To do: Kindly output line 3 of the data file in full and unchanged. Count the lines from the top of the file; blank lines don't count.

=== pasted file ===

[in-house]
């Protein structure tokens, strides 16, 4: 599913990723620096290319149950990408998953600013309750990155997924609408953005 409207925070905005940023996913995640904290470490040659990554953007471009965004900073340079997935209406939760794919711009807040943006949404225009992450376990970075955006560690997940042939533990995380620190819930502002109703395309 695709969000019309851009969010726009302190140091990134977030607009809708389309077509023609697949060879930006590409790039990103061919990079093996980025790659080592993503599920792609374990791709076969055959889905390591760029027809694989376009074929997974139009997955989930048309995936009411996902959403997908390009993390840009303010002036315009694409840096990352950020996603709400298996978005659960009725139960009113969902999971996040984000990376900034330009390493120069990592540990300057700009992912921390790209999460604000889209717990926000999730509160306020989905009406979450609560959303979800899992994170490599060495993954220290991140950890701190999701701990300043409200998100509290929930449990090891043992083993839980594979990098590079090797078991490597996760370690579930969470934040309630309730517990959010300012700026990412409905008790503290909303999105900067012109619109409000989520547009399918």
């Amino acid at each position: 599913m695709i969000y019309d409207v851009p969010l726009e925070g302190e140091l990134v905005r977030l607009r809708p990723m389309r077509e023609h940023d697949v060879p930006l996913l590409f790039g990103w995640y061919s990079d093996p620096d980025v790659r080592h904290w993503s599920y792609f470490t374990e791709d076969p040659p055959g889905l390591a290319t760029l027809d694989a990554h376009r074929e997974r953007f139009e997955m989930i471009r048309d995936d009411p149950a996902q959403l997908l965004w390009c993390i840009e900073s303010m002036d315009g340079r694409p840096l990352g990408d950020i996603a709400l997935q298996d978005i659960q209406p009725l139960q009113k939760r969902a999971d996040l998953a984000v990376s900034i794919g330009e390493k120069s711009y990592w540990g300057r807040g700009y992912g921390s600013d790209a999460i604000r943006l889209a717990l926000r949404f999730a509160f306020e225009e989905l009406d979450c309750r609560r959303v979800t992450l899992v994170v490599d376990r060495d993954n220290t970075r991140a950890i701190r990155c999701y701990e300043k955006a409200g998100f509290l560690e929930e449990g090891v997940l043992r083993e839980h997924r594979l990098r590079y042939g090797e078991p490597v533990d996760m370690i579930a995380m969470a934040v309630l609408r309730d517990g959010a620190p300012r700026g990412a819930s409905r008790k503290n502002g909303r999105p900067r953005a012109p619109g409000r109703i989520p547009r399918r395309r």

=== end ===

């Amino acid at each position: 599913m695709i969000y019309d409207v851009p969010l726009e925070g302190e140091l990134v905005r977030l607009r809708p990723m389309r077509e023609h940023d697949v060879p930006l996913l590409f790039g990103w995640y061919s990079d093996p620096d980025v790659r080592h904290w993503s599920y792609f470490t374990e791709d076969p040659p055959g889905l390591a290319t760029l027809d694989a990554h376009r074929e997974r953007f139009e997955m989930i471009r048309d995936d009411p149950a996902q959403l997908l965004w390009c993390i840009e900073s303010m002036d315009g340079r694409p840096l990352g990408d950020i996603a709400l997935q298996d978005i659960q209406p009725l139960q009113k939760r969902a999971d996040l998953a984000v990376s900034i794919g330009e390493k120069s711009y990592w540990g300057r807040g700009y992912g921390s600013d790209a999460i604000r943006l889209a717990l926000r949404f999730a509160f306020e225009e989905l009406d979450c309750r609560r959303v979800t992450l899992v994170v490599d376990r060495d993954n220290t970075r991140a950890i701190r990155c999701y701990e300043k955006a409200g998100f509290l560690e929930e449990g090891v997940l043992r083993e839980h997924r594979l990098r590079y042939g090797e078991p490597v533990d996760m370690i579930a995380m969470a934040v309630l609408r309730d517990g959010a620190p300012r700026g990412a819930s409905r008790k503290n502002g909303r999105p900067r953005a012109p619109g409000r109703i989520p547009r399918r395309r």